The breakthrough for Jones--and for everyone involved, really--was Freaks and Geeks, a poignant, funny and painfully honest coming-of-age comedy-drama set in a suburban Michigan high school. NBC canceled the series before it even completed its 18-episode run, but it still managed to launch the careers of Apatow and co-creator Paul Feig and cast members James Franco, Seth Rogen, Jason Segel and Linda Cardellini, among many, many others.
“When I got the chance to do The Office, I knew I wanted to hire the person who cast Freaks and Geeks,” says Office co-creator Greg Daniels, whose career also includes writing and producing The Simpsons and co-creating King of the Hill. “Now having worked with her, I can tell you that Allison is an artist. She has an amazing ability to find people who are funny and soulful and blend well together. And she’s constantly bringing in people for small roles who end up becoming stars. It’s a recurring thing with her: ‘If you don’t want to make them a series regular, you’re going to have to say goodbye to them.’”
Notable examples include Jenna Fischer, who Jones touted (and cast in small parts) for years before she landed the lead role of Pam on The Office, and actors like Paul Rudd, David Schwimmer, Amy Adams, Ken Jeong and Zachary Levi.
“There are really hundreds of examples of people she advocates before anyone else,” Hurwitz says. “She’s always finding people a project or two before they come to mainstream attention.”
Finding the time to discover these people has become more difficult for Jones, not because of the volume of work (when we spoke, she was casting three movies), but because agents and managers often convince studio executives and producers to insist that she see actors that she knows aren’t right for the parts. What she really needs is time to search and think and remember. She doesn’t need to look at actors just because they share the same agent as the movie’s producer.
Jones does have one thing in her favor. Beyond the work day, she still spends much of her time in the realm of movies, television and comedy. She even makes annual pilgrimages to Chicago’s long-running improv theater, Second City, both for scouting and just the pure enjoyment of laughing herself silly.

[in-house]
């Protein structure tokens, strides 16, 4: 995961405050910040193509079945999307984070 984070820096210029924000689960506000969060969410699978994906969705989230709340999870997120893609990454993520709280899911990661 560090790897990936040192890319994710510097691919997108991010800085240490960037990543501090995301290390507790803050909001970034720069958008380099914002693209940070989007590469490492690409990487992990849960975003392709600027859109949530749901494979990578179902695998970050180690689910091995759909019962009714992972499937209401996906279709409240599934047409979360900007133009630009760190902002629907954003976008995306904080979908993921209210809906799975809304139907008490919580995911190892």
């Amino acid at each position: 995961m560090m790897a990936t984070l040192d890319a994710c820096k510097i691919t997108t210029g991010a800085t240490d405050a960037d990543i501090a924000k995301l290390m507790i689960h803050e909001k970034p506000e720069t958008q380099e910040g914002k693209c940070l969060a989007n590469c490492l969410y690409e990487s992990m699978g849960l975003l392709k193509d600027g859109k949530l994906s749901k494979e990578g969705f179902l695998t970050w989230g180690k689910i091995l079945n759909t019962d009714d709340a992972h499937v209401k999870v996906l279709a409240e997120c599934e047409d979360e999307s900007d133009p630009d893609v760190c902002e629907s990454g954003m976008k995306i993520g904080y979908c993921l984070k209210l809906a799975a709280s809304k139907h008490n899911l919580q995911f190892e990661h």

And though she doesn’t see herself doing her job forever (“It’s already been too long,” she says), Jones does seem determined to stick around to take care of what she sees as unfinished business. Comedy has evolved to the point where geeky-looking schlubs like Seth Rogen and Jonah Hill can headline movies. Now Jones wants to see their female counterparts get their due, too.
“Networks want women to be beautiful and, if they have to fake the comedy, so be it,” Jones says. “So many people make a career out of being fake-funny, and that’s just not right when there are so many truly gifted women out there who understand comedy.”
“So I’ll just keep bringing people in until they get work,” Jones adds with typical low-key determination. Is she optimistic? “You know, I take a small measure of satisfaction out of the way things have evolved in the past 30 years. Very small, but I do. I’m kind of surprised. Nothing was ever planned. These were just the people I thought were funny, and now here they are, the big-dog, funny people.”
Actress Amy Poehler puts it simply: “Allison Jones has found more talented people than anyone I know.” Here are three finds that show how Jones’ constant searching pays dividends:
Now a regular in producer/director Judd Apatow’s comedies, Hill, 26, came to Jones’ attention five years ago when he managed to wrangle a meet-and-greet while she was casting Apatow’s The 40-Year-Old Virgin.
“It wasn’t even an audition. He was just so anxious to meet Judd. He was sweating profusely, but he was really sweet and very funny. There were a couple of little parts and we brought him back for those. It took awhile, but Judd looked at his tape and said, ‘Let’s hire him for that kid in the eBay store.’ You know, the one who wants to buy the boots with the goldfish in them? Now he’s had this colossal rise, from a part where he had only one line and he turned it into something more with his facial expressions and quick wit.”
Jones says her job’s greatest challenge is finding talented kids. But every once in a while, one drops from the sky.
“I used to cast Spin City. We were looking for a six-year-old girl who had to play an orphan in a Christmas episode. And (casting associate) Phyllis (Smith) was pre-reading kids and said, ‘Allison, come in and listen to this girl read. She’s amazing.’ And it was Dakota Fanning. She had one line but she read it so naturally. One little line … and then she got really famous! But we weren’t surprised. She blew us away.”
Finding the nerdy teenager who would morph into McLovin in the hit teen comedy Superbad led to what Jones calls the “most painful six months of my life.”
“That was just old-school legwork. We put signs up, had people send their pictures in and just read, read, read. It’s tedious and, at times, unpleasant, because you’re not getting any results. It’s much harder to find a big nerd than a beautiful person because nerds don’t necessarily pursue show business. And a lot of people can look like the biggest nerd in the world, but they can’t act.
“Christopher was a little over-the-top when he came in and we had to tell him to bring it down. But he had some natural talent and he really did look perfect for the part. But no one was sure of him until they finished the movie. You take a risk and trust your instincts.”